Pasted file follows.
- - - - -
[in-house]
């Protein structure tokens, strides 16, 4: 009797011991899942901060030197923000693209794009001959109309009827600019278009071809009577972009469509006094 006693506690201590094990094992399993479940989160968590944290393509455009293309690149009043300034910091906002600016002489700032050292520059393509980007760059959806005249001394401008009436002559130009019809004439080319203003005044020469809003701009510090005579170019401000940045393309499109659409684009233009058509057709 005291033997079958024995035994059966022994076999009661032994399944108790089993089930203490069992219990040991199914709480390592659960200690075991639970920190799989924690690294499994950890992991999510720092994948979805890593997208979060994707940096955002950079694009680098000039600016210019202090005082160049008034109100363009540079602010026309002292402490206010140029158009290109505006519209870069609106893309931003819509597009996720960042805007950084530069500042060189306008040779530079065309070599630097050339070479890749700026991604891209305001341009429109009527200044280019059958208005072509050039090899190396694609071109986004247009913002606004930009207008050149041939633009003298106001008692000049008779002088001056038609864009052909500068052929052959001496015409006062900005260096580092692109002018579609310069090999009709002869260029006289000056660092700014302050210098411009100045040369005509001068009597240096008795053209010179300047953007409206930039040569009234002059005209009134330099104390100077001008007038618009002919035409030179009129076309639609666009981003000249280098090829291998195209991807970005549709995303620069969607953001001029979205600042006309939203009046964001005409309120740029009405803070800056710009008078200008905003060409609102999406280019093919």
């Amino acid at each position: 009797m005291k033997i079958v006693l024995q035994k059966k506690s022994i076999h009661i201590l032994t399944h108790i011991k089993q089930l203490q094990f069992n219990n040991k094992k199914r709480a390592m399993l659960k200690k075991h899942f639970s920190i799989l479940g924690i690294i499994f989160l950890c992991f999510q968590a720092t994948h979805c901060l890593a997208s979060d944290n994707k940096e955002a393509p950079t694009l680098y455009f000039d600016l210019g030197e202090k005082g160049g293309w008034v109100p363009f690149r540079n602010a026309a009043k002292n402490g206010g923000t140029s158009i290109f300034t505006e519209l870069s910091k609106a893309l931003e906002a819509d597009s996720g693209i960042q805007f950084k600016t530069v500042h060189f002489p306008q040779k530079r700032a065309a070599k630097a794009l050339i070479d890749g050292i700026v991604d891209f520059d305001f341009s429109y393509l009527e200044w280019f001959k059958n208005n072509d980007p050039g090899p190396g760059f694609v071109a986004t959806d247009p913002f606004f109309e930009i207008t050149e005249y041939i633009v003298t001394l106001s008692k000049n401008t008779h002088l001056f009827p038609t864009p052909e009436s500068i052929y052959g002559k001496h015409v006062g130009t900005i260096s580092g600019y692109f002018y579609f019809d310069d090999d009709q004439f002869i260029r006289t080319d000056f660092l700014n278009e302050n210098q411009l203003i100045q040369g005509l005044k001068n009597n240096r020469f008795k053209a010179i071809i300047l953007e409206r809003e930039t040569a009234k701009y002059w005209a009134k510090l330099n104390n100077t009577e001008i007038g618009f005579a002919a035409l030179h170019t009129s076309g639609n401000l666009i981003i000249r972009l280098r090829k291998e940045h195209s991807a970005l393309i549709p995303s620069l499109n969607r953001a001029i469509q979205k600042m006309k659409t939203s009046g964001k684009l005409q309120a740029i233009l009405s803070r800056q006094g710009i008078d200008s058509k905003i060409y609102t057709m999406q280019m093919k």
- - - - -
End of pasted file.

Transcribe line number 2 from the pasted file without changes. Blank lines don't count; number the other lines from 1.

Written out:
């Protein structure tokens, strides 16, 4: 009797011991899942901060030197923000693209794009001959109309009827600019278009071809009577972009469509006094 006693506690201590094990094992399993479940989160968590944290393509455009293309690149009043300034910091906002600016002489700032050292520059393509980007760059959806005249001394401008009436002559130009019809004439080319203003005044020469809003701009510090005579170019401000940045393309499109659409684009233009058509057709 005291033997079958024995035994059966022994076999009661032994399944108790089993089930203490069992219990040991199914709480390592659960200690075991639970920190799989924690690294499994950890992991999510720092994948979805890593997208979060994707940096955002950079694009680098000039600016210019202090005082160049008034109100363009540079602010026309002292402490206010140029158009290109505006519209870069609106893309931003819509597009996720960042805007950084530069500042060189306008040779530079065309070599630097050339070479890749700026991604891209305001341009429109009527200044280019059958208005072509050039090899190396694609071109986004247009913002606004930009207008050149041939633009003298106001008692000049008779002088001056038609864009052909500068052929052959001496015409006062900005260096580092692109002018579609310069090999009709002869260029006289000056660092700014302050210098411009100045040369005509001068009597240096008795053209010179300047953007409206930039040569009234002059005209009134330099104390100077001008007038618009002919035409030179009129076309639609666009981003000249280098090829291998195209991807970005549709995303620069969607953001001029979205600042006309939203009046964001005409309120740029009405803070800056710009008078200008905003060409609102999406280019093919």